In retrospective, the shock defeat of Winston Churchill's National Government in the General Election of July 1945 could have been foreseen in the Fall of 1944.
All that Fall, a long series of indignant Parliamentary questions were raised - and un-comforting answers were given - about the national government's refusal to find penicillin for UK civilians dying of endocarditis while Britain found the means to supply the same medicine to "Germans, Finnish Prime Ministers and Swiss footballers".
Germany and Finland were in the Axis and most Britons saw Switzerland as at least a fellow traveller.
Henry Dawson was long buried by the time the ballots were being counted in the UK, but I doubt whether he would have been as surprised by the Labour win as the world media so obviously was.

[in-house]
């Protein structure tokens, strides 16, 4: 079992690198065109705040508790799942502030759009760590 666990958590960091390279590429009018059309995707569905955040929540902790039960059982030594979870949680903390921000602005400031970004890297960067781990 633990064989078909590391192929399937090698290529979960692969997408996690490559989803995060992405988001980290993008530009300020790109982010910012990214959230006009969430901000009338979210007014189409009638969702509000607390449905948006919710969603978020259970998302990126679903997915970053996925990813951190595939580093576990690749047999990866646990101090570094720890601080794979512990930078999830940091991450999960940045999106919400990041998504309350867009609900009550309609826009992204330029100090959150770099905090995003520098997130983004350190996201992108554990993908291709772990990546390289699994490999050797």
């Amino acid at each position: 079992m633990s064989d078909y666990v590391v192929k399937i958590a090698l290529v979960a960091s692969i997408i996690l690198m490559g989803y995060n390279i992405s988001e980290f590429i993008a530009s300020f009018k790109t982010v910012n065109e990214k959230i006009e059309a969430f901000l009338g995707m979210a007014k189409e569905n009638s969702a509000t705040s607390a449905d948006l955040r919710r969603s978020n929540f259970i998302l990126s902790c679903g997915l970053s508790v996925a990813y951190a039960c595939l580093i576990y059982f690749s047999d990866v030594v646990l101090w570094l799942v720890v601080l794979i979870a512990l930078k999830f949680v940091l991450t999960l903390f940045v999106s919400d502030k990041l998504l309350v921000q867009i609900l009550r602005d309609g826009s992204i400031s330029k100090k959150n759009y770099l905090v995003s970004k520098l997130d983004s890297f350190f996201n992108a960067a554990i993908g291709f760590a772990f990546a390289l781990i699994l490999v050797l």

Dawson had long known that refusing penicillin to save those dying of endocarditis, a disease that came to those suffering "The Polio of the Poor" (RF -Rheumatic Fever), would be widely unpopular among working class voters, to whom RF and endocarditis were familiar dreaded diseases.
The refusal to supply government or commercial penicillin to those dying of subacute bacterial endocarditis in West Riding Yorkshire had even led the enterprising local government council there to see that its own health lab made and distributed penicillin.
Yes , a promise to bring in National Health did give Mr Atlee and his Labour party a surprise massive win : but what was the catalyst to this largely underground groundswell of support ?
I believe the example of penicillin and how unevenly it was distributed stood as a contrasting example to a promise to provide adequate health care to all, regardless of class, age, gender, religion or color ....
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